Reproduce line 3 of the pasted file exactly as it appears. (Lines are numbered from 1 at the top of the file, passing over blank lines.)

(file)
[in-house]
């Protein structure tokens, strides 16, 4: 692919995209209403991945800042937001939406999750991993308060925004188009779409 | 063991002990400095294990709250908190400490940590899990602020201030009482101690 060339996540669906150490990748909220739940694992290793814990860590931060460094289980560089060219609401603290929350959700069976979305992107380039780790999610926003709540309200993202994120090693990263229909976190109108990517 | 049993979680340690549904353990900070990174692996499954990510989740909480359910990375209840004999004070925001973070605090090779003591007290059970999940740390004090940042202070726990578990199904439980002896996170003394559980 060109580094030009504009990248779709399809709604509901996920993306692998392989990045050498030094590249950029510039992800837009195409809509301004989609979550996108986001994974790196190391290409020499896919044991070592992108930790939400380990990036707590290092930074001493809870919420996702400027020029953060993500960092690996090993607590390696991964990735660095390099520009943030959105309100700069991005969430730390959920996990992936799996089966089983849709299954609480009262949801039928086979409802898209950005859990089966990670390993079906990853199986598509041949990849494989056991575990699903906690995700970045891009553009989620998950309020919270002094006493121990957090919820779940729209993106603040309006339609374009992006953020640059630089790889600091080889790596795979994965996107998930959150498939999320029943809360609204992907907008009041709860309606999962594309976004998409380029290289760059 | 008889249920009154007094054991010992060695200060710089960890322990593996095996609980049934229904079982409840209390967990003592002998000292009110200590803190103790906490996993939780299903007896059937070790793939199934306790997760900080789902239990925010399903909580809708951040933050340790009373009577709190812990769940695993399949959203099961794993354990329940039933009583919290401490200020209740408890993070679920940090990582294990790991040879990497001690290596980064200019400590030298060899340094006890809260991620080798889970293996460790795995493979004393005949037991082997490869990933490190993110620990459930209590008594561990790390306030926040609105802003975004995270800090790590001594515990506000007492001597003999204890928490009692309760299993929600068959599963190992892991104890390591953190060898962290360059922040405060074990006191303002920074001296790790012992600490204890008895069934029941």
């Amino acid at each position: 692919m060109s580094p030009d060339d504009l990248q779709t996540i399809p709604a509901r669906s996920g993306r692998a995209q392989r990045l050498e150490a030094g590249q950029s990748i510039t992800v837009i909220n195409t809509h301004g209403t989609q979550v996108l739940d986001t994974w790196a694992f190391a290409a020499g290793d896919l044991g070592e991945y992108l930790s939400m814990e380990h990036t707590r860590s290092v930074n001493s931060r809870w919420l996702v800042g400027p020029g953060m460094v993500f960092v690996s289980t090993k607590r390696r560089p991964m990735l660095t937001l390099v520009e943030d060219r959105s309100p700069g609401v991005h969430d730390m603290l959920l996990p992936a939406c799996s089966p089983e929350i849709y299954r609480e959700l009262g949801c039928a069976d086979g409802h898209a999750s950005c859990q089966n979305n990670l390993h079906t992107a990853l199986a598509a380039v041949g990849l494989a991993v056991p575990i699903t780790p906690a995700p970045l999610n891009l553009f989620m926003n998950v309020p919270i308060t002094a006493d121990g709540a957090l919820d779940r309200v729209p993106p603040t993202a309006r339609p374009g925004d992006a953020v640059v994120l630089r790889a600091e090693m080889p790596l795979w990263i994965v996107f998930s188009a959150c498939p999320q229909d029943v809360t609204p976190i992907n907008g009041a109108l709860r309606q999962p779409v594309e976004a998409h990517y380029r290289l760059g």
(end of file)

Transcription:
């Amino acid at each position: 692919m060109s580094p030009d060339d504009l990248q779709t996540i399809p709604a509901r669906s996920g993306r692998a995209q392989r990045l050498e150490a030094g590249q950029s990748i510039t992800v837009i909220n195409t809509h301004g209403t989609q979550v996108l739940d986001t994974w790196a694992f190391a290409a020499g290793d896919l044991g070592e991945y992108l930790s939400m814990e380990h990036t707590r860590s290092v930074n001493s931060r809870w919420l996702v800042g400027p020029g953060m460094v993500f960092v690996s289980t090993k607590r390696r560089p991964m990735l660095t937001l390099v520009e943030d060219r959105s309100p700069g609401v991005h969430d730390m603290l959920l996990p992936a939406c799996s089966p089983e929350i849709y299954r609480e959700l009262g949801c039928a069976d086979g409802h898209a999750s950005c859990q089966n979305n990670l390993h079906t992107a990853l199986a598509a380039v041949g990849l494989a991993v056991p575990i699903t780790p906690a995700p970045l999610n891009l553009f989620m926003n998950v309020p919270i308060t002094a006493d121990g709540a957090l919820d779940r309200v729209p993106p603040t993202a309006r339609p374009g925004d992006a953020v640059v994120l630089r790889a600091e090693m080889p790596l795979w990263i994965v996107f998930s188009a959150c498939p999320q229909d029943v809360t609204p976190i992907n907008g009041a109108l709860r309606q999962p779409v594309e976004a998409h990517y380029r290289l760059g």